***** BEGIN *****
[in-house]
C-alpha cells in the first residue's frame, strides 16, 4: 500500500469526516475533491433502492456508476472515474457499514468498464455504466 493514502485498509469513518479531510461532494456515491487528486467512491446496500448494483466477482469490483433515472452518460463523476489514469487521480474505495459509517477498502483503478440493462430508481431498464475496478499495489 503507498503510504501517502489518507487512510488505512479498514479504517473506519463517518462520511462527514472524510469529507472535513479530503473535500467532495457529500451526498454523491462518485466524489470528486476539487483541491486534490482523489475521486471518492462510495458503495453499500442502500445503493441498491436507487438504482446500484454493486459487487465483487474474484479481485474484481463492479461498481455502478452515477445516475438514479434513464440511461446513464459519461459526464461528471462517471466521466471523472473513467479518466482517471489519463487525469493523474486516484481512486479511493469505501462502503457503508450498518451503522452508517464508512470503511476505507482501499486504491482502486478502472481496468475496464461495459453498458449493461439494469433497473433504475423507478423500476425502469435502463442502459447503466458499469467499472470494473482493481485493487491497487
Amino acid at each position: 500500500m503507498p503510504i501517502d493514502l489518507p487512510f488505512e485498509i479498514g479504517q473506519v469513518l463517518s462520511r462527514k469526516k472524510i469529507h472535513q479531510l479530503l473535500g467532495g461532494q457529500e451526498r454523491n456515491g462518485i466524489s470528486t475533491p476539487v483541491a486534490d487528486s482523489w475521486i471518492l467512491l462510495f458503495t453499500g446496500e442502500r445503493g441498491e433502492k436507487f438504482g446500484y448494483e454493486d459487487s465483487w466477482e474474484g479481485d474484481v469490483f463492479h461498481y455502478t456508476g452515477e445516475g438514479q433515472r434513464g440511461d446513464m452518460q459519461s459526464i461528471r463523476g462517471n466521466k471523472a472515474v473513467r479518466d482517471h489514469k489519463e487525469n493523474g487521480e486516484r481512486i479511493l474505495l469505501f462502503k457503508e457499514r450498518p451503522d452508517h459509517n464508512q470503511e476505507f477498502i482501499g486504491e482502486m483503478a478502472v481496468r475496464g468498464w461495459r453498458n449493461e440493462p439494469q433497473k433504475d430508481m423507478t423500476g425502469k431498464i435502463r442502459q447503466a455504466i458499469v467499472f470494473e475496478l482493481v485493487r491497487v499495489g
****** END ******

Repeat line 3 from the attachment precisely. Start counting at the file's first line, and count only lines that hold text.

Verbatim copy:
Amino acid at each position: 500500500m503507498p503510504i501517502d493514502l489518507p487512510f488505512e485498509i479498514g479504517q473506519v469513518l463517518s462520511r462527514k469526516k472524510i469529507h472535513q479531510l479530503l473535500g467532495g461532494q457529500e451526498r454523491n456515491g462518485i466524489s470528486t475533491p476539487v483541491a486534490d487528486s482523489w475521486i471518492l467512491l462510495f458503495t453499500g446496500e442502500r445503493g441498491e433502492k436507487f438504482g446500484y448494483e454493486d459487487s465483487w466477482e474474484g479481485d474484481v469490483f463492479h461498481y455502478t456508476g452515477e445516475g438514479q433515472r434513464g440511461d446513464m452518460q459519461s459526464i461528471r463523476g462517471n466521466k471523472a472515474v473513467r479518466d482517471h489514469k489519463e487525469n493523474g487521480e486516484r481512486i479511493l474505495l469505501f462502503k457503508e457499514r450498518p451503522d452508517h459509517n464508512q470503511e476505507f477498502i482501499g486504491e482502486m483503478a478502472v481496468r475496464g468498464w461495459r453498458n449493461e440493462p439494469q433497473k433504475d430508481m423507478t423500476g425502469k431498464i435502463r442502459q447503466a455504466i458499469v467499472f470494473e475496478l482493481v485493487r491497487v499495489g